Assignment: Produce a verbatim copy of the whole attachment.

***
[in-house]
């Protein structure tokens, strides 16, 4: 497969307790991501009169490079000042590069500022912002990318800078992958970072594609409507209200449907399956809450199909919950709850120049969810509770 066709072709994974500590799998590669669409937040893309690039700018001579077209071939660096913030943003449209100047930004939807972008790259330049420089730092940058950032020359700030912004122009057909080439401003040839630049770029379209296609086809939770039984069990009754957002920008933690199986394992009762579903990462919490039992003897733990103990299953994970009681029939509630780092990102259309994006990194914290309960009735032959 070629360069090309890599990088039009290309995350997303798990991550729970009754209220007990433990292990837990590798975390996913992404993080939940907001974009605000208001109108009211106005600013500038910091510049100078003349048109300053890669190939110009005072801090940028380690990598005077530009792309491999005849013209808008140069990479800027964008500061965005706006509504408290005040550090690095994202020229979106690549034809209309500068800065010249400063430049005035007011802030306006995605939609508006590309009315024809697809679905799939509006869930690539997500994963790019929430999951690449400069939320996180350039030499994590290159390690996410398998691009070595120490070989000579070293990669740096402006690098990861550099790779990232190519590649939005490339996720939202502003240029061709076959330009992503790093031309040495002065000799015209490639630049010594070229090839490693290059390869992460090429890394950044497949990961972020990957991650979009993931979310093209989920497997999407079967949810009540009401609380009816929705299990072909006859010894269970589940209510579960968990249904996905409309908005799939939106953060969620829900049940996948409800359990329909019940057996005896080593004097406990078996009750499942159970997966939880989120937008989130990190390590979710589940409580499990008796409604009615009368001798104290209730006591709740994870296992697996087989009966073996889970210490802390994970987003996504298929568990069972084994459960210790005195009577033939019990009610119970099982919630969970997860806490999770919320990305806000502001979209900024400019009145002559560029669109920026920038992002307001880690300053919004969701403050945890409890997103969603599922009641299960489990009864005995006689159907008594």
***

[in-house]
């Protein structure tokens, strides 16, 4: 497969307790991501009169490079000042590069500022912002990318800078992958970072594609409507209200449907399956809450199909919950709850120049969810509770 066709072709994974500590799998590669669409937040893309690039700018001579077209071939660096913030943003449209100047930004939807972008790259330049420089730092940058950032020359700030912004122009057909080439401003040839630049770029379209296609086809939770039984069990009754957002920008933690199986394992009762579903990462919490039992003897733990103990299953994970009681029939509630780092990102259309994006990194914290309960009735032959 070629360069090309890599990088039009290309995350997303798990991550729970009754209220007990433990292990837990590798975390996913992404993080939940907001974009605000208001109108009211106005600013500038910091510049100078003349048109300053890669190939110009005072801090940028380690990598005077530009792309491999005849013209808008140069990479800027964008500061965005706006509504408290005040550090690095994202020229979106690549034809209309500068800065010249400063430049005035007011802030306006995605939609508006590309009315024809697809679905799939509006869930690539997500994963790019929430999951690449400069939320996180350039030499994590290159390690996410398998691009070595120490070989000579070293990669740096402006690098990861550099790779990232190519590649939005490339996720939202502003240029061709076959330009992503790093031309040495002065000799015209490639630049010594070229090839490693290059390869992460090429890394950044497949990961972020990957991650979009993931979310093209989920497997999407079967949810009540009401609380009816929705299990072909006859010894269970589940209510579960968990249904996905409309908005799939939106953060969620829900049940996948409800359990329909019940057996005896080593004097406990078996009750499942159970997966939880989120937008989130990190390590979710589940409580499990008796409604009615009368001798104290209730006591709740994870296992697996087989009966073996889970210490802390994970987003996504298929568990069972084994459960210790005195009577033939019990009610119970099982919630969970997860806490999770919320990305806000502001979209900024400019009145002559560029669109920026920038992002307001880690300053919004969701403050945890409890997103969603599922009641299960489990009864005995006689159907008594």